Expression of the Incarnation

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A Patristic Interpretation of Understanding the Universal Church as an Innate Expression of the Incarnation

Introduction
The mid eighteenth century was a pivotal time in the development of the modern Episcopal church. Many church leaders were asking members, and other clergy, to accept a switch from the way doctrine was presented (Guarino, 2006.) This change had its foundations in the very beginnings of church teaching, and the switch was said to be a more honest approach (Kannengiesser, 2004.) This was construed because the Episcopal leadership believed that the teachings of Christ called for a more universal understanding of what was meant by "church." Including other denominations, while maintaining the sanctity of unique belief, was the goal (Guarino, 2006.)
Many priests and bishops of the Episcopal church fought for unity among the orthodoxies, Romans, and Anglicans. In 1876 James de Koven said:

            "I desire to call your attention is that the distinctive doctrines of the Church are not as definitely and positively proclaimed as they ought to be. Between the Roman Church on the one hand, which declares herself to be the one Catholic Church of Christ, to the exclusion of all others, and the various orthodox and unorthodox denominations which claim to preach Christ to the world, I do not know  reason our Church has to exist, except it be, on the one hand, that she is the American branch of the Catholic Church, and on the other that, because she is so, she can do what no other Christian body can accomplish"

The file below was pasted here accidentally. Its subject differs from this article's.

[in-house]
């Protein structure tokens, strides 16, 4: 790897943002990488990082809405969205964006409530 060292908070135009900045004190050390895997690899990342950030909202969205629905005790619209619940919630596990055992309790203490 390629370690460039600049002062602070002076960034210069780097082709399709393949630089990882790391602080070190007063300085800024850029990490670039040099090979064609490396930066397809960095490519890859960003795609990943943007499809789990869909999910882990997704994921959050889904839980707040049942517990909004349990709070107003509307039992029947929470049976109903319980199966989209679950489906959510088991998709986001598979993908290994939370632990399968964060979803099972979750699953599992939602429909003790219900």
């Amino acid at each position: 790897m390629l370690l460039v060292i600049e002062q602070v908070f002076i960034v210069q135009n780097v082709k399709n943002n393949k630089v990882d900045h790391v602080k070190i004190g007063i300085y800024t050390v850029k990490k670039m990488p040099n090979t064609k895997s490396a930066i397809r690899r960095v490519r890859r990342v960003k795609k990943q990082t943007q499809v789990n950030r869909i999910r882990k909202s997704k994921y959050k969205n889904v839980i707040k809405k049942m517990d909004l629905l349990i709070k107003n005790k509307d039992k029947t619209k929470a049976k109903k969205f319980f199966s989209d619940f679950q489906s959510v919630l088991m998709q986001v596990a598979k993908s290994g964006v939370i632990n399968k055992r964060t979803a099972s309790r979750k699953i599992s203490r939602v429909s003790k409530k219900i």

The Church as a whole has a universal goal and that the common interest is to: administer the sacraments—sacraments which profess to be a reality: a Baptism which regenerates, a Holy Eucharist which gives the threefold blessing of the presence of Christ by means of the sacramental presence of His human nature, of the pleading of the one sacrifice once offered by virtue of that presence, of union    Christ resulting there from to the believer; to train up children with true Christian training; to preach the Gospel to sinners, and to have power to bind and to loose, in the name of God and by His commission, the sin-stricken soul; in an age of materialism to present the supernatural world, with all its hidden powers, to the acceptance of mankind; to preach chastity, honor, honesty, family life, and patriotic earnestness to the people; to visit the sick, to clothe the naked, to comfort prisoners, to soothe the dying, and to bear witness to the invisible bonds which             bind the living and the dead in one Communion (de Koven, 1876.)

This sermon like many others of the time was a call to a unified message of the church as a whole. The message foretold the coming movements seen in the Chicago-Lambeth Quadrilateral and the Reformed Episcopalian movement.